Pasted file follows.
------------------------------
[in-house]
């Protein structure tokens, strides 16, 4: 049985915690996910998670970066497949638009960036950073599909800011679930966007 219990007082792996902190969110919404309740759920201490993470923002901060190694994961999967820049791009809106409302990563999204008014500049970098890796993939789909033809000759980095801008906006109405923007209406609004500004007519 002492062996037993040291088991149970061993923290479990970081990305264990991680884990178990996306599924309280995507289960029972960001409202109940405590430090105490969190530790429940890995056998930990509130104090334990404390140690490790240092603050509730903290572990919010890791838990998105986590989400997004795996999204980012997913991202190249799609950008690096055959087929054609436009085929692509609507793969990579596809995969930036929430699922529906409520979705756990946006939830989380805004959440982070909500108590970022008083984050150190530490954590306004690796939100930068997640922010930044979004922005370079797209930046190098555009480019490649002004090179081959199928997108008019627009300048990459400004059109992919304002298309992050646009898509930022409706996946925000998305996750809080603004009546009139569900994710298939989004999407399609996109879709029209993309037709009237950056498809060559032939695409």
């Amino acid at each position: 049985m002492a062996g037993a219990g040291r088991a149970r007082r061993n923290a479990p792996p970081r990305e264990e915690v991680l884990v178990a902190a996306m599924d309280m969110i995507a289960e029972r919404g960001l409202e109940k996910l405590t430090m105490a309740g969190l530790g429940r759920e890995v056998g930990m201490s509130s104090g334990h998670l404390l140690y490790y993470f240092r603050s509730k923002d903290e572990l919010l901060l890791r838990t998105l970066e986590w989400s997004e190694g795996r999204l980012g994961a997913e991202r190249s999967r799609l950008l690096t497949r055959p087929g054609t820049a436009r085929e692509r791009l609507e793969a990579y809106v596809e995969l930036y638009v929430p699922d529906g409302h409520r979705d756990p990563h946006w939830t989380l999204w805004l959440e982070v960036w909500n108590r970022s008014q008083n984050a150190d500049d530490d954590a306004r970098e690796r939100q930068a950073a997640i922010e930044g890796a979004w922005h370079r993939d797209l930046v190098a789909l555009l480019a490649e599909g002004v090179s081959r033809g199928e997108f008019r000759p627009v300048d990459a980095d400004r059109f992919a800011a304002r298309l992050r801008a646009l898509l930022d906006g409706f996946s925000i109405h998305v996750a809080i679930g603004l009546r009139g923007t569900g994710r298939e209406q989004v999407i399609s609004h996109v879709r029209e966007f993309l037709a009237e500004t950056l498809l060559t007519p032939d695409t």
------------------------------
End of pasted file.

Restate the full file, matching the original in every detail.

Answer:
[in-house]
């Protein structure tokens, strides 16, 4: 049985915690996910998670970066497949638009960036950073599909800011679930966007 219990007082792996902190969110919404309740759920201490993470923002901060190694994961999967820049791009809106409302990563999204008014500049970098890796993939789909033809000759980095801008906006109405923007209406609004500004007519 002492062996037993040291088991149970061993923290479990970081990305264990991680884990178990996306599924309280995507289960029972960001409202109940405590430090105490969190530790429940890995056998930990509130104090334990404390140690490790240092603050509730903290572990919010890791838990998105986590989400997004795996999204980012997913991202190249799609950008690096055959087929054609436009085929692509609507793969990579596809995969930036929430699922529906409520979705756990946006939830989380805004959440982070909500108590970022008083984050150190530490954590306004690796939100930068997640922010930044979004922005370079797209930046190098555009480019490649002004090179081959199928997108008019627009300048990459400004059109992919304002298309992050646009898509930022409706996946925000998305996750809080603004009546009139569900994710298939989004999407399609996109879709029209993309037709009237950056498809060559032939695409």
């Amino acid at each position: 049985m002492a062996g037993a219990g040291r088991a149970r007082r061993n923290a479990p792996p970081r990305e264990e915690v991680l884990v178990a902190a996306m599924d309280m969110i995507a289960e029972r919404g960001l409202e109940k996910l405590t430090m105490a309740g969190l530790g429940r759920e890995v056998g930990m201490s509130s104090g334990h998670l404390l140690y490790y993470f240092r603050s509730k923002d903290e572990l919010l901060l890791r838990t998105l970066e986590w989400s997004e190694g795996r999204l980012g994961a997913e991202r190249s999967r799609l950008l690096t497949r055959p087929g054609t820049a436009r085929e692509r791009l609507e793969a990579y809106v596809e995969l930036y638009v929430p699922d529906g409302h409520r979705d756990p990563h946006w939830t989380l999204w805004l959440e982070v960036w909500n108590r970022s008014q008083n984050a150190d500049d530490d954590a306004r970098e690796r939100q930068a950073a997640i922010e930044g890796a979004w922005h370079r993939d797209l930046v190098a789909l555009l480019a490649e599909g002004v090179s081959r033809g199928e997108f008019r000759p627009v300048d990459a980095d400004r059109f992919a800011a304002r298309l992050r801008a646009l898509l930022d906006g409706f996946s925000i109405h998305v996750a809080i679930g603004l009546r009139g923007t569900g994710r298939e209406q989004v999407i399609s609004h996109v879709r029209e966007f993309l037709a009237e500004t950056l498809l060559t007519p032939d695409t």